We decided to drive to furthest western Ontario before crossing the border at Rainy River. At nine o'clock on a misty Sunday morning nothing much was happening in that town. We stopped at Canadian customs to get official stamps on our motel receipts (the Canadian government reimburses the taxes on accommodations for tourists, a nice touch we recommend to our own country) then zipped over the bridge and changed our last small batch of Canadian money. Home again. A black metal sculpture showing a wolf and a pine tree with an eagle on top Kelleher School sculpture

Almost immediately we saw some differences between Minnesota and Canada. We passed several small lumber mills; in Canada all we saw were the behomoths operated by Domtar, Abitibi and the like. It reminded us that small business enterprises, in tiny towns, are more common in general in the U.S. than elsewhere. As we moved south we found several large fields of sunflowers (all bowing their heads in the fog!).

We swapped driving/passenger roles at a schoolyard in Kelleher, Minnesota, where we happened to find a most beautiful outdoor sculpture with a den of wolves in the roots of a twisted pine and an eagle on top (see photo.) The sculptor is a native Minnesotan, Sam Spiczka, born in 1977 and the sculpture was his first major commission.

We headed for Bemedji, home of Paul Bunyan and Babe the Blue Ox. Actually, since Paul and Babe are American legends, their homes are fictional as well, but ever since 1937 their giant replicas have stood near the lake in this town. For years Babe was carried on floats in parades, but finally she was cemented in place next to Paul. After our weeks in logging country, with more tree farms and forests in Minnesota as well, we appreciated this giant pair, knowing that Paul and Babe could never understand the idea of a mill machine the size of a football field. The statues of Paul Bunyan in a red and black lumberjack shirt, black hat, blue jeans, red sox, black shoes, smoking a pipe, with a long straight black mustache, and his longhorn ox Babe the Blue Ox in a brilliant shade of blue brightens Bemidji, Minnesota Paul Bunyan and Babe

Now rivers are interesting topographical phenomena. Water runs across the land in a broad, deep channel, nourishing the soil and providing cheap transportation. But rivers tend to get all squirrelly near the beginning and the end, splitting up into smaller and smaller tributaries and creeks and brooks at the start, and fanning out over flat deltas where they dump into the ocean.

People have been fascinated with the naming of rivers. The Native Americans gave different names to different parts of the Mississippi, not treating the entire river as a single thing. But property-conscious Europeans used rivers as territorial boundaries, so the defining and naming of rivers became quite important. And then of course explorers loved to achieve immortality by having their name on some piece of geography. To complete the introduction of this topic, we might ask you to consider why the Ohio River doesn't have a source.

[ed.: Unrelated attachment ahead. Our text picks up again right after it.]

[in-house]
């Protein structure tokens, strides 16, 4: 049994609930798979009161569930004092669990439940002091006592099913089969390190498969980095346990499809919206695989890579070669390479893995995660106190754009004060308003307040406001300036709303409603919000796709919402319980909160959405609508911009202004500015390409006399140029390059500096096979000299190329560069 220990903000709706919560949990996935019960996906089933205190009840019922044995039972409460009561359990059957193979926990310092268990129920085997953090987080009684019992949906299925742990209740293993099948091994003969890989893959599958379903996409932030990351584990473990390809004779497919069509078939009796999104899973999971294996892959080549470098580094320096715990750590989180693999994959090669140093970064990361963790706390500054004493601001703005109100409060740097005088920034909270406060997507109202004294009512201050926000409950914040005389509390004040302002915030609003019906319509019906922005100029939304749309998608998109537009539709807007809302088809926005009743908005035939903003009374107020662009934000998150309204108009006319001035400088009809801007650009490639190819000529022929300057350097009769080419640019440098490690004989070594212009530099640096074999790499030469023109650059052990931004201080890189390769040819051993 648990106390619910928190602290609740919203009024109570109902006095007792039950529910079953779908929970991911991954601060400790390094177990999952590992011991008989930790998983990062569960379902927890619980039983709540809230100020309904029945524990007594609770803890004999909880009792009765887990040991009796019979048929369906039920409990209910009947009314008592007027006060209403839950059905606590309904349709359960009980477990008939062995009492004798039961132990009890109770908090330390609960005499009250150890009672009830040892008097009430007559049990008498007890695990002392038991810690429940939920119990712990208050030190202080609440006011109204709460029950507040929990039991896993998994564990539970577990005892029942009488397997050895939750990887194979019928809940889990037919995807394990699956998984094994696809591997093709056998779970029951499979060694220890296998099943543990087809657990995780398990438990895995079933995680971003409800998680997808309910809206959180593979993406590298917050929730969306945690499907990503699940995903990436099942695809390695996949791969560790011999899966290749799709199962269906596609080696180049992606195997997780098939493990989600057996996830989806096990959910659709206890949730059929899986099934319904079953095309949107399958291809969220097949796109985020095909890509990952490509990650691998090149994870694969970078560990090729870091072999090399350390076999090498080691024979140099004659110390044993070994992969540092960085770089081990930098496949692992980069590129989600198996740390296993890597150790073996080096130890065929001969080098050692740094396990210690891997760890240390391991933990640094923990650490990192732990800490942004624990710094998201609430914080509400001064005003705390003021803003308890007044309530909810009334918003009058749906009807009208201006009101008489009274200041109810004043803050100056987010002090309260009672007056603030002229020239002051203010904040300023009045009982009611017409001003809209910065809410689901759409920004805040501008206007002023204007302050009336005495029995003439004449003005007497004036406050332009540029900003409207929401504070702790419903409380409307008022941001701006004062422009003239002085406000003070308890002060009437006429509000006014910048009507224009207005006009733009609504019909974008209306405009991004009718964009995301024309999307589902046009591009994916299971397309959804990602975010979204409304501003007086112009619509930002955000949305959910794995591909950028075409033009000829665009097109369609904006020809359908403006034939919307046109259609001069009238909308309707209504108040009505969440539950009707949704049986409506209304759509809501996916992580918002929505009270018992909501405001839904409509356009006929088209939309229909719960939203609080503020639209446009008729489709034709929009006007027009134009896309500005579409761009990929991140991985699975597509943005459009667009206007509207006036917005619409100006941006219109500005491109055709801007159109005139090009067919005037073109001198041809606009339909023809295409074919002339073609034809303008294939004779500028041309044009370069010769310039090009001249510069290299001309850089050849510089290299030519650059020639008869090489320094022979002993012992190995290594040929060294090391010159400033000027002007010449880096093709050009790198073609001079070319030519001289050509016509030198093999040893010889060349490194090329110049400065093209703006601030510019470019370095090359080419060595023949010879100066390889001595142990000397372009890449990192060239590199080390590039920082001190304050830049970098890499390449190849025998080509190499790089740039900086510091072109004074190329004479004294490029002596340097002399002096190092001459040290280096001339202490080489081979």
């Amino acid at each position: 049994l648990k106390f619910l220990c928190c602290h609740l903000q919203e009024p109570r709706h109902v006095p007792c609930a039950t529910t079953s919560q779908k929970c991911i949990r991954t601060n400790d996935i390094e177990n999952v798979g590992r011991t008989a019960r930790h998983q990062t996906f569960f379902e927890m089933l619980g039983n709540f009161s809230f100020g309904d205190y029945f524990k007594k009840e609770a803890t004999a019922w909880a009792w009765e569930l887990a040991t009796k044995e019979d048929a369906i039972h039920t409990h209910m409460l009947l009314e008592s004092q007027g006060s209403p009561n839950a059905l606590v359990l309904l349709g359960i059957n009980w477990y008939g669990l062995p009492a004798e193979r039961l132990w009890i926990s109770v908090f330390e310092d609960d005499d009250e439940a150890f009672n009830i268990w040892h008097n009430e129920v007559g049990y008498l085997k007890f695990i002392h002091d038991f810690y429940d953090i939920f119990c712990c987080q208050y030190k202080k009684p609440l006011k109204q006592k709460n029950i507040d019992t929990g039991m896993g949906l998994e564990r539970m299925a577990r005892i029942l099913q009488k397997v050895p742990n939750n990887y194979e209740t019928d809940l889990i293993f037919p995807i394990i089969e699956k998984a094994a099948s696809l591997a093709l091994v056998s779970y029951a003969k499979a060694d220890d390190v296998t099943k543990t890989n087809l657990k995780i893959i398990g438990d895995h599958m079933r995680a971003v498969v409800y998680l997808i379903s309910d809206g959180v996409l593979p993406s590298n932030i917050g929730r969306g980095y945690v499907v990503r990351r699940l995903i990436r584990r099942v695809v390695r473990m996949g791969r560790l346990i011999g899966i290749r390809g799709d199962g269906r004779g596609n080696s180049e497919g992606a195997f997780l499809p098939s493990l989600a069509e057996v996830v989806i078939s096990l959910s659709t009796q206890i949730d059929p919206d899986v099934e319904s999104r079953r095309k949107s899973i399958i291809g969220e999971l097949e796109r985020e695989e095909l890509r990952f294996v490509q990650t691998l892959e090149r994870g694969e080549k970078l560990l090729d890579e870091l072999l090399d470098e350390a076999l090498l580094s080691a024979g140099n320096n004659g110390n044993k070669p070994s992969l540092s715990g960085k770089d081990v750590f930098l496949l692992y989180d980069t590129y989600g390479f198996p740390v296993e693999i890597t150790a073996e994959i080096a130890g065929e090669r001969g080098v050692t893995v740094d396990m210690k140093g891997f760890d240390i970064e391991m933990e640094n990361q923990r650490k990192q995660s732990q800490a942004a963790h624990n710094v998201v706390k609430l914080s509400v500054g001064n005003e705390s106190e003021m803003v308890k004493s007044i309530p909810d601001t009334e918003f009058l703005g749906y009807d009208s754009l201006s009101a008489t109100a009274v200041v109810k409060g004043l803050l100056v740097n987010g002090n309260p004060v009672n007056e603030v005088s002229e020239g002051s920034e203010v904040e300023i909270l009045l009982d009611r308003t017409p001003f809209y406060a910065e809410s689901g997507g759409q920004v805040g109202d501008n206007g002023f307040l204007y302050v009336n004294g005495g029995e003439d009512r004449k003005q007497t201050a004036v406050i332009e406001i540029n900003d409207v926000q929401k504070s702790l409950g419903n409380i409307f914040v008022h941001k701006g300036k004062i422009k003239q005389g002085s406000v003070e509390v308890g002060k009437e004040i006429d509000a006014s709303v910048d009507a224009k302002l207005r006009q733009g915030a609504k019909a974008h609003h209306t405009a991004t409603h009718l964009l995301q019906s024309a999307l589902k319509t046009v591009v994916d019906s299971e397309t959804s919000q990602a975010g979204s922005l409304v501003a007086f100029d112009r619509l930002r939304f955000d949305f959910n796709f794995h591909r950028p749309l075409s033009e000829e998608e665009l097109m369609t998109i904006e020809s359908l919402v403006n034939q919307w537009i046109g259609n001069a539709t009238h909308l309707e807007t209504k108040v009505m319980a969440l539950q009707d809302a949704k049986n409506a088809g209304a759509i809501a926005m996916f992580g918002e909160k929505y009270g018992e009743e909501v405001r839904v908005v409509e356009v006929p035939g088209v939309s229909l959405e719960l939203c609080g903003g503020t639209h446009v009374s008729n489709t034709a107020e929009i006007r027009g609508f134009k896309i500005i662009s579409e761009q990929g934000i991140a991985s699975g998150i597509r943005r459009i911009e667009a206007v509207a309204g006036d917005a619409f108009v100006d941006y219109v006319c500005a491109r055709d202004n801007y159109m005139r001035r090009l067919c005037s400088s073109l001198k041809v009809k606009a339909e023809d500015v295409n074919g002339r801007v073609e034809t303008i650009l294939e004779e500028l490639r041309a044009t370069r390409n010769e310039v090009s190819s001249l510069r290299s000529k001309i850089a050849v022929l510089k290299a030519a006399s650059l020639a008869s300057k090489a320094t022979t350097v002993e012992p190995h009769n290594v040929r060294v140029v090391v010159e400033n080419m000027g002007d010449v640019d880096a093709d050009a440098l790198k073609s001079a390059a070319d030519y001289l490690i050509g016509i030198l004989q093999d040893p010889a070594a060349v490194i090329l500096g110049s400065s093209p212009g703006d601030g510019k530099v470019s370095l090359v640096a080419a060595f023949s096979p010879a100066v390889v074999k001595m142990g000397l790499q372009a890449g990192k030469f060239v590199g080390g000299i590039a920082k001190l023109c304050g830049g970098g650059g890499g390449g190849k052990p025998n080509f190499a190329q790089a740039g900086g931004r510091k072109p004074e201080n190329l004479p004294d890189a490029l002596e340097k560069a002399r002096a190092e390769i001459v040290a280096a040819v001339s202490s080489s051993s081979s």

The Mississippi does have a source; it rises in the land of 10,000 lakes, north central Minnesota. This has led to an interesting historical dispute, for there are lots of lakes and rivers, and rivers flowing into and out of lakes. And there's no clear geographical answer, because you can always argue about things like when is a river not a river (but a creek, brook, rill, stream, . . .) or which tributary is the real river. Westerners might think that the Mississippi should head west out of St. Louis, for the so-called Missouri - Mississippi river system is quite a bit longer than the Mississippi itself. But the Native Americans never could understand what the fuss was about; who cared which was longer?

So we say that deciding on the headwaters of the Mississippi is more politics than geography! That said, the definition that has been chosen Three children, in bright bathing suits, wade in the water, surrounded by reeds, at the Source of the Mississippi Source of the Mississippi is a particularly pleasant one. Lake Itasca is a wishbone-shaped lake in the heart of the high Minnesota watershed, and the stream that leaves Lake Itasca flows into Lake Bemidji as a river, then leaves Lake Bemidji and flows into Cass Lake, then into Winnibigoshish Lake, and when it leaves there is no doubt that this is the river that flows south to the Gulf of Mexico. It takes about 90 days (they say) for water from Lake Itasca to reach the Gulf, but we're not so certain the flow of water is that easy to describe.

In any event, Lake Itasca State Park is beautifully developed, with wilderness drives and hiking and biking trails, lots of accommodation, beautiful visitor centers. In fact, we think it would be just as attractive a destination as quite a few of our national parks. The forest is old growth, the lakes are clear, and there, at the headwaters of the Mississippi, children are wading across and floating in inner tubes and getting their pictures taken (And to tell their children: When I was a girl I walked across the Mississippi river!)